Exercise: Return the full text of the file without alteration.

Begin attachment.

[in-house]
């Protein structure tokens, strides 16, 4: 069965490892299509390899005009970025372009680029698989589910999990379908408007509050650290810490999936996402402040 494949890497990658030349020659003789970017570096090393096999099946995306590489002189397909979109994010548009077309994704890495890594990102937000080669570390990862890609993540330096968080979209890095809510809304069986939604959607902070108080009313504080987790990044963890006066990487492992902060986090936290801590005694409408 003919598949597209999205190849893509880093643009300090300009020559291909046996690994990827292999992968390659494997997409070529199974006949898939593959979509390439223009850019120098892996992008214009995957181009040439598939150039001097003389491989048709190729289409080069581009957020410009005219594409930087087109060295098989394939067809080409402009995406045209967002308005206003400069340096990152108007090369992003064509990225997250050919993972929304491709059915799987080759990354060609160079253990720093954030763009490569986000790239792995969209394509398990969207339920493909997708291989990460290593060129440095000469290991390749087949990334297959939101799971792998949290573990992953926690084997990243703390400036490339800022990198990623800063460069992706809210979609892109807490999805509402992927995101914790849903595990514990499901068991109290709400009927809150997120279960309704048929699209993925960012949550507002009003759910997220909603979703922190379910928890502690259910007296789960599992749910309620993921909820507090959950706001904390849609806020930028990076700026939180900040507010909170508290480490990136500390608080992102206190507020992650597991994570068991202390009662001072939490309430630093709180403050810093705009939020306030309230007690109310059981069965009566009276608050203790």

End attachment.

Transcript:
[in-house]
């Protein structure tokens, strides 16, 4: 069965490892299509390899005009970025372009680029698989589910999990379908408007509050650290810490999936996402402040 494949890497990658030349020659003789970017570096090393096999099946995306590489002189397909979109994010548009077309994704890495890594990102937000080669570390990862890609993540330096968080979209890095809510809304069986939604959607902070108080009313504080987790990044963890006066990487492992902060986090936290801590005694409408 003919598949597209999205190849893509880093643009300090300009020559291909046996690994990827292999992968390659494997997409070529199974006949898939593959979509390439223009850019120098892996992008214009995957181009040439598939150039001097003389491989048709190729289409080069581009957020410009005219594409930087087109060295098989394939067809080409402009995406045209967002308005206003400069340096990152108007090369992003064509990225997250050919993972929304491709059915799987080759990354060609160079253990720093954030763009490569986000790239792995969209394509398990969207339920493909997708291989990460290593060129440095000469290991390749087949990334297959939101799971792998949290573990992953926690084997990243703390400036490339800022990198990623800063460069992706809210979609892109807490999805509402992927995101914790849903595990514990499901068991109290709400009927809150997120279960309704048929699209993925960012949550507002009003759910997220909603979703922190379910928890502690259910007296789960599992749910309620993921909820507090959950706001904390849609806020930028990076700026939180900040507010909170508290480490990136500390608080992102206190507020992650597991994570068991202390009662001072939490309430630093709180403050810093705009939020306030309230007690109310059981069965009566009276608050203790």